Her double life did not seriously impede her. That year she won the U.S. National Senior Women’s Championship and on March 21, 1986 won the Gold Medal at the World Championships. She was the first, and still the only, Black woman to win both. The accomplishment also won her recognition as Wide World of Sports’ Athlete of the Year.
Although injured with tendonitis in both ankles the next year she placed second in the Nationals and second to the reigning Olympic Gold Medalist, East German Katarina Witt at the World. Witt was to be Thomas’s great rival.
Thomas bounced back to win the Nationals for a second time in 1988 bringing fan expectations of a confrontation with Witt at the 1988 Winter Olympics in Calgary. Now she suspended her studies to concentrate on her skating. At the ’87 World competition Witt barely beat her on the strength of her long program.
|Time reflected the intense pressure on Thomas to win Olympic gold.|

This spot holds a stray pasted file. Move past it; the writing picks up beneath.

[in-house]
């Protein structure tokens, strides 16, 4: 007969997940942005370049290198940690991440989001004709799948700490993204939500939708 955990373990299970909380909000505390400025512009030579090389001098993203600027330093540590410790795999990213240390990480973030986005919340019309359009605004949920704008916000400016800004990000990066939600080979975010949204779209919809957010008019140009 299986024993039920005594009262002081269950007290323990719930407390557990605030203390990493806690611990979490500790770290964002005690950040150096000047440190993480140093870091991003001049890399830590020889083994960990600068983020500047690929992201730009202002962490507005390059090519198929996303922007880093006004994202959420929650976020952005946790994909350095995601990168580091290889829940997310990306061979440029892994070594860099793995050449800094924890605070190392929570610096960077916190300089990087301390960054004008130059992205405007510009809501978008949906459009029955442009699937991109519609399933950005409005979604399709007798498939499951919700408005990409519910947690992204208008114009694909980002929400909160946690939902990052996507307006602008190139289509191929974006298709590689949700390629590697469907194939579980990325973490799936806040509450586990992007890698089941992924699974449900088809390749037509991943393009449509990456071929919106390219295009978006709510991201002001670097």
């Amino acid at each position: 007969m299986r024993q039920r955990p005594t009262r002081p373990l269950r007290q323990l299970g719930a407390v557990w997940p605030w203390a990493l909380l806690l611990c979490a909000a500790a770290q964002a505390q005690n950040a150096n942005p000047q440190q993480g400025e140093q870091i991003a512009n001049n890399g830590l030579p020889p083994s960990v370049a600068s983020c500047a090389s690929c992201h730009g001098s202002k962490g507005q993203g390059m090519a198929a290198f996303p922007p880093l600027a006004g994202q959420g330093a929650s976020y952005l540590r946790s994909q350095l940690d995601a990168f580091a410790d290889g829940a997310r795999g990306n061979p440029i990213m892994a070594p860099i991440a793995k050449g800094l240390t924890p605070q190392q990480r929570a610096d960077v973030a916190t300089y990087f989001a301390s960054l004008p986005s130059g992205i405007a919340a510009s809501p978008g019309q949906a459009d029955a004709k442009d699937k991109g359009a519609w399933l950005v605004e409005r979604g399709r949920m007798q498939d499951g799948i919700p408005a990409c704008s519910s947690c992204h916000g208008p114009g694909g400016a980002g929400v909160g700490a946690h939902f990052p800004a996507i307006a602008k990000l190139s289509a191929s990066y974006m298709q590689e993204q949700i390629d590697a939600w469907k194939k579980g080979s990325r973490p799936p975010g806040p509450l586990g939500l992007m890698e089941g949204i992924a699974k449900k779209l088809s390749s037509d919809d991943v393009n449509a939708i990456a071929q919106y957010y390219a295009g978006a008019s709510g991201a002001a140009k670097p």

The Winter games confrontation were hyped as the Battle of the Carmens as both skaters had independently chosen music from the Bizet opera for their long programs. Thomas was ahead after the first two round winning the compulsories in which Witt placed third, and finishing second in the short program. Witt landed four triple jumps and downgraded her planned triple loop jump to a double loop in her long program. This left room for Thomas to win the long program, but Thomas missed three of her planned five triple jumps. Canadian skater Elizabeth Manley won the long program, but Witt retained her Olympic title based on her overall scores and slipped to third place to take home the Bronze Medal.
Despite being the only Black to ever medal in the Winter Olympics up to that point, Thomas’s Bronze disappointed American fans who expected, even demanded, a gold medal. She would never ascend to the heights of adulation of Fleming and Hamill.
Thomas and Witt met again for the final time in the 1988 World Championships at which Witt again placed first and Thomas third. At the age of 21 she retired from competitive skating.
The same year she married her college boyfriend, Brian Vanden Hogen. They would divorce a few years later. During the next four years she captured three World Professional skating titles and toured four years with Star on Ice. She also returned to Stanford completing her undergraduate degree and graduating in 1993.